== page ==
The book includes tips for success and tutorials for making common shapes used in the blocks, such as half-square triangles, quarter-square triangles, flying geese, and square in a square, as well as sewing partial seams, parallel seams, adding corners, adding triangles to a square, and sewing triangles in a row. Each of the blocks is shown in a sewn swatch and a diagram that explains how to sew the block together, making it easy for newer and experienced quilters to choose blocks to practice with or pull together for projects.

Ideas for setting blocks in a quilt are given at the back of the book, to further inspire readers to make their own projects from the given blocks.

This is an easy, no-math, low-stress way to get started quilting or to make a quilted project fast, without having to measure or think about what sorts and sizes of pieces are needed.

SARAH E. WHITE (October 28, 2016)

LaFosse & Alexander’s Essential Book of Origami

The Complete Guide for Everyone

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Michael G. LaFosse
Richard L. Alexander
Tuttle Publishing
Softcover $16.95 (96pp)
Buy: Local Bookstore (IndieBound), Amazon

LaFosse & Alexander’s Essential Book of Origami begins with a traditional Japanese crane that takes twenty-two steps to complete and includes other playful and lovely forms, from a 3-D heart to a two-color cat with a whopping sixty steps, and from a leatherback sea turtle to a great white shark made from a two-dollar bill.

The diagrams for each step are clear and often show the results of folds that are difficult to describe in words, but having some origami experience before attempting these projects would be helpful.

For people who are comfortable with the craft, this is an excellent guide to the art of origami, with thoughts from these two renowned artists on paper selection, folding techniques, displaying, and preserving folded objects, among other issues.

The accompanying DVD, with four hours of instructions, takes origami students through folding techniques and paper preparation, as well as guiding viewers through each of the origami forms presented in the book. The diagrams and videos work together to allow practitioners to meet the authors’ goal of producing more artful folding with confidence and enjoyment.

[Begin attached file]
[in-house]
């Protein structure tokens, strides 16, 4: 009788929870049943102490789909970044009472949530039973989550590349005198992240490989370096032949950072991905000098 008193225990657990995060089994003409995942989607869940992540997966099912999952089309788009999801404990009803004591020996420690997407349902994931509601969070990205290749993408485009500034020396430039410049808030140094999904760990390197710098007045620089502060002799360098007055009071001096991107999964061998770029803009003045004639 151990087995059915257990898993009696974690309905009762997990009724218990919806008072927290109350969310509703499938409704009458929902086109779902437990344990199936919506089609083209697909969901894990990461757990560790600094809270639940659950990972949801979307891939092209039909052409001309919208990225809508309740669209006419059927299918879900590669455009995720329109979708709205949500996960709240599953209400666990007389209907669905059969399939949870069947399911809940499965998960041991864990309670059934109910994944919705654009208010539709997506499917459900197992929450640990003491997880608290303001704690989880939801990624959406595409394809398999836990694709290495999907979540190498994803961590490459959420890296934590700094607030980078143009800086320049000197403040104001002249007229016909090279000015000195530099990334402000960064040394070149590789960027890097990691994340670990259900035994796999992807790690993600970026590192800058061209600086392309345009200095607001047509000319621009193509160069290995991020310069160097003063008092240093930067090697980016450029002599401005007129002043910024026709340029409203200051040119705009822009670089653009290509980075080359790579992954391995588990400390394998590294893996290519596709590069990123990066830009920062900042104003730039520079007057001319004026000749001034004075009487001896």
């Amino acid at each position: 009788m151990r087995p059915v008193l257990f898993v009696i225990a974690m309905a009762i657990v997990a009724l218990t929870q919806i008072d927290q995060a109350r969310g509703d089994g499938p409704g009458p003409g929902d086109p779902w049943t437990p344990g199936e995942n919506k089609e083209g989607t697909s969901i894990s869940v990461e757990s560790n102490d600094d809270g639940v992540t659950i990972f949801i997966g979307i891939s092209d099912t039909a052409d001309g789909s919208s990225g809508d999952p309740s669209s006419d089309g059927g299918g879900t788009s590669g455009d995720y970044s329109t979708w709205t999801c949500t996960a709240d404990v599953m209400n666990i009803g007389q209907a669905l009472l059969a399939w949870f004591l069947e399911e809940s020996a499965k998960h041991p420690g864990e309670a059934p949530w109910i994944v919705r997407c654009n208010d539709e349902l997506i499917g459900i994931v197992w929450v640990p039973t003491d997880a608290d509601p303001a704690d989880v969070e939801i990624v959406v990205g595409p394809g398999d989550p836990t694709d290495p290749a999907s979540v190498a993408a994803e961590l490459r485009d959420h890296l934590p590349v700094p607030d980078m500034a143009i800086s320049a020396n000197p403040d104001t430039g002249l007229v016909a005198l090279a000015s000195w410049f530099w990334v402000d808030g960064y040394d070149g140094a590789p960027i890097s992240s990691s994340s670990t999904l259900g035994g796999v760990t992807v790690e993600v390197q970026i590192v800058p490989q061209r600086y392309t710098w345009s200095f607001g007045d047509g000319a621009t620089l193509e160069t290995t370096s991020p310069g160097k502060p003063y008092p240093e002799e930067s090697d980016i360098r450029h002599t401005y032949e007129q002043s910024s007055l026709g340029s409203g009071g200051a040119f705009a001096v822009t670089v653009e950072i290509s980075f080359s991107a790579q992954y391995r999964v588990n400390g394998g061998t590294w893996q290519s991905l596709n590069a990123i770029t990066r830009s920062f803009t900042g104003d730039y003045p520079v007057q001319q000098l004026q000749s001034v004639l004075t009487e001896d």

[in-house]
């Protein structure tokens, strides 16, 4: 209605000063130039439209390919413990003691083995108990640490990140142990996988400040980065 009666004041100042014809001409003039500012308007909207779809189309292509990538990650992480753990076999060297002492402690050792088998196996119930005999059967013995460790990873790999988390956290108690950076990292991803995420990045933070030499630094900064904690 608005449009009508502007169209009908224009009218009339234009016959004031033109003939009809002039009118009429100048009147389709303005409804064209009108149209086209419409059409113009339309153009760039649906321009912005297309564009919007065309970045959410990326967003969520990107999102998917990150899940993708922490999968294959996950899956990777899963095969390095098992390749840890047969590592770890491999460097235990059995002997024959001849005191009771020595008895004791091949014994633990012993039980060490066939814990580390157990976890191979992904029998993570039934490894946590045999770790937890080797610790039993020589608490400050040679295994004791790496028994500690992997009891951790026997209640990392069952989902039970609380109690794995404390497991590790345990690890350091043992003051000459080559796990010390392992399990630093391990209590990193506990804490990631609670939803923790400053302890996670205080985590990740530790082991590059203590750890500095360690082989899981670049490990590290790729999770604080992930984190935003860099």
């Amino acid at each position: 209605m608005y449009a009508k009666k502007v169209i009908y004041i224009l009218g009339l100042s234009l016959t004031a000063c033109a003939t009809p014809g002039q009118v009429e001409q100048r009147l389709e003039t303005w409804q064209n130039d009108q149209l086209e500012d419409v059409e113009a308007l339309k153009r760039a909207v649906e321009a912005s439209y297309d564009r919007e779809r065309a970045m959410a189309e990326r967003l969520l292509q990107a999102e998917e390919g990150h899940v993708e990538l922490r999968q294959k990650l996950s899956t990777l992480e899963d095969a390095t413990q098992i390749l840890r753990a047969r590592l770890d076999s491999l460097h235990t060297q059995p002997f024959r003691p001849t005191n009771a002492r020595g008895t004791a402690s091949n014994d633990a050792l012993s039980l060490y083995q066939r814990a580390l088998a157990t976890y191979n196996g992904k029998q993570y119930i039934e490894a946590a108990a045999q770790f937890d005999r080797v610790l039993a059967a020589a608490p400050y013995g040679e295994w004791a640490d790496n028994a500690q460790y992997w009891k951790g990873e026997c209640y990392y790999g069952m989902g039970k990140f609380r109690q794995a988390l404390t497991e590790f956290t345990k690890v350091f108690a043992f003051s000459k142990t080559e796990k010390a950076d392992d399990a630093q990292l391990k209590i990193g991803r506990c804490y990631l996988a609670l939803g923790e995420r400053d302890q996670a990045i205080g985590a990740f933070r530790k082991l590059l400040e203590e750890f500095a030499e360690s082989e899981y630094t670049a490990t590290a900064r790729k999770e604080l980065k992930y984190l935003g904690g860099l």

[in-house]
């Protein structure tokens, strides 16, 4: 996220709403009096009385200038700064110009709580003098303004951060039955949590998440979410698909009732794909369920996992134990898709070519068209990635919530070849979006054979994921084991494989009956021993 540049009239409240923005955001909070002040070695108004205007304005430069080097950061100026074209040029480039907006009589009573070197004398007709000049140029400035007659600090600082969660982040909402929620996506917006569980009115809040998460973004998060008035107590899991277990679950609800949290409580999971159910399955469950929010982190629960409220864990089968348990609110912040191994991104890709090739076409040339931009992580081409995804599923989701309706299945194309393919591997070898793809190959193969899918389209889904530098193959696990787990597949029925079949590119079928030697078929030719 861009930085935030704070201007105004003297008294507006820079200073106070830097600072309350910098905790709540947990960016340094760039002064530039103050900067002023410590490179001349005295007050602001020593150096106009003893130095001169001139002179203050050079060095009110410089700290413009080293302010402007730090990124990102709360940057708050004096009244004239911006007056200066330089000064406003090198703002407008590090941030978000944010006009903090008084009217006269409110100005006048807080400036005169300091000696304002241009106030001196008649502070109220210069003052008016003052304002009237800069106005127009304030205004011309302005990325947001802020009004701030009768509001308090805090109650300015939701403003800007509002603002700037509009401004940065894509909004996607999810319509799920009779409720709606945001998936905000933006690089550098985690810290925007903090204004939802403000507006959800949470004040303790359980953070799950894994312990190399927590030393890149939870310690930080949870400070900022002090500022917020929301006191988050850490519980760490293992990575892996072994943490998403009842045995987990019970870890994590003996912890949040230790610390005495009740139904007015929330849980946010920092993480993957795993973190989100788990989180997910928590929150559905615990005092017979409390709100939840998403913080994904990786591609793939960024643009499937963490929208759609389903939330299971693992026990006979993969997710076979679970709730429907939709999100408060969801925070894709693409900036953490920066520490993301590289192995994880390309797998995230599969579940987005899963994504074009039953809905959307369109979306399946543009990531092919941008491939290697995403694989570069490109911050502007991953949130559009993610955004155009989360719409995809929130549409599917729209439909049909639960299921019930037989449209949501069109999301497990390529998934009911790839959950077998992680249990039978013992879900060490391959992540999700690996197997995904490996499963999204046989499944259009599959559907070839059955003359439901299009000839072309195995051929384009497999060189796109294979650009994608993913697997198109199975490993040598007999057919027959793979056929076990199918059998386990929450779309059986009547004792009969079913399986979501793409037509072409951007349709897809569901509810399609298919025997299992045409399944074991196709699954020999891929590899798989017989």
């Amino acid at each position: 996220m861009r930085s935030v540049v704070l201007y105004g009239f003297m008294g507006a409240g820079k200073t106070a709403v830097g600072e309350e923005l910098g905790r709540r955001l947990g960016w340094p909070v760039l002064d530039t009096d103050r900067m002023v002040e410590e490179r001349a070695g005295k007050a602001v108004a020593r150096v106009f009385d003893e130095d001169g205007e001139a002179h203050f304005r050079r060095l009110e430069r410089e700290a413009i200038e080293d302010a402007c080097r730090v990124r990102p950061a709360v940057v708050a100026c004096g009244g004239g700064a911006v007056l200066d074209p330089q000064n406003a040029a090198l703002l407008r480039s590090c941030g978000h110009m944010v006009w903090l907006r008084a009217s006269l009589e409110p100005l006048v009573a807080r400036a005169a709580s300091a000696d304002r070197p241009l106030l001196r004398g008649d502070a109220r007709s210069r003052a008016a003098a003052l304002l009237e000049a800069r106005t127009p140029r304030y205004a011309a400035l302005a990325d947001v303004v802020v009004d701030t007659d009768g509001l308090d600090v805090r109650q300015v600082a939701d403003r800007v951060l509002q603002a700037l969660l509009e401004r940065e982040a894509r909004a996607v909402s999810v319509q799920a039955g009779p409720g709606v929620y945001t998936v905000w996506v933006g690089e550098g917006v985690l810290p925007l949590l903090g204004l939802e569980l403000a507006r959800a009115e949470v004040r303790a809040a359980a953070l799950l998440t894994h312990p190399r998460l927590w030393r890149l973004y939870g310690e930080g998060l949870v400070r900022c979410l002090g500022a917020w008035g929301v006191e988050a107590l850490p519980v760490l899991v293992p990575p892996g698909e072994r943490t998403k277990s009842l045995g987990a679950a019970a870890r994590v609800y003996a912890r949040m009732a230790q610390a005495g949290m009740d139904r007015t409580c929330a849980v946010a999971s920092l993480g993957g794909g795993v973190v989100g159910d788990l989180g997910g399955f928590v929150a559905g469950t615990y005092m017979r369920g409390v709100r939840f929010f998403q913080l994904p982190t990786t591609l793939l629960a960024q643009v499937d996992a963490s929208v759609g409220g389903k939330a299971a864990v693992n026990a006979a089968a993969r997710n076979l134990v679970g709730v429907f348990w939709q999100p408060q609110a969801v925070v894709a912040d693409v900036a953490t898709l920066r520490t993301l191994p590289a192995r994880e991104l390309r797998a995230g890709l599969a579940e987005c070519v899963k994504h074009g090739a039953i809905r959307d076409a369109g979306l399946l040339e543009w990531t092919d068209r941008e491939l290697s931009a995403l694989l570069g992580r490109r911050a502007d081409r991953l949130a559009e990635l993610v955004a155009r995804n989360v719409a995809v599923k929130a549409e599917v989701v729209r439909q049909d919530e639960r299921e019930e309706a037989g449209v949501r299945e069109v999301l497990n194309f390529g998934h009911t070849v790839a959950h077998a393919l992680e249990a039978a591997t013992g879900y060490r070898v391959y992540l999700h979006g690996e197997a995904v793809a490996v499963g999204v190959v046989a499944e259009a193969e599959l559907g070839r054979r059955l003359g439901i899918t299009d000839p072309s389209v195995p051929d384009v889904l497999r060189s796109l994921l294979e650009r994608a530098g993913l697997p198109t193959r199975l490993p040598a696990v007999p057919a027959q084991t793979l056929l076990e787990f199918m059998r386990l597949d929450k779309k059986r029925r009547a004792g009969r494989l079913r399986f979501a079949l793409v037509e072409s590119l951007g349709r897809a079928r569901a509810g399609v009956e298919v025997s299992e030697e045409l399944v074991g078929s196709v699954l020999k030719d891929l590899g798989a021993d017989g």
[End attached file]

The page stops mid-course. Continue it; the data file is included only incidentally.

SARAH E. WHITE (October 28, 2016)


20 Chunky Knit Fashions

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Linda Zemba Burhance
Taunton Press
Softcover $24.95 (160pp)
Buy: Local Bookstore (IndieBound), Amazon

Bulky, super bulky, and jumbo yarns are making a big impact in fashion and in knitting. The large scale makes for dramatic garments that knit up quickly, and this is a fun way to play with texture and color when combining yarns to make bigger stitches. Big Knit Love uses these giant yarns, often in combination, to make dramatic tops, cowls, scarves, and other accessories.

The book opens with a section covering all the knitting skills needed to complete the projects, making it a great choice for beginners who want to get in on the bulky-knitting trend. The patterns also list skill levels, which makes it easier for newer knitters to choose projects that will allow them to be successful.

Knitters with more experience who like the look of big knits will also enjoy this book, though the emphasis on novelty yarns in some projects might be off-putting to knitters who prefer a more classic look. Large pictures show off the finished garments and highlight special techniques needed in specific projects. Designer notes offer alternative ideas for yarn choices and additional tips for altering the patterns for a unique finish in a flash.

SARAH E. WHITE (October 28, 2016)

Crafting with Feminism

25 Girl-Powered Projects to Smash the Patriarchy

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Bonnie Burton
Quirk Books
Softcover $14.99 (112pp)
Buy: Local Bookstore (IndieBound), Amazon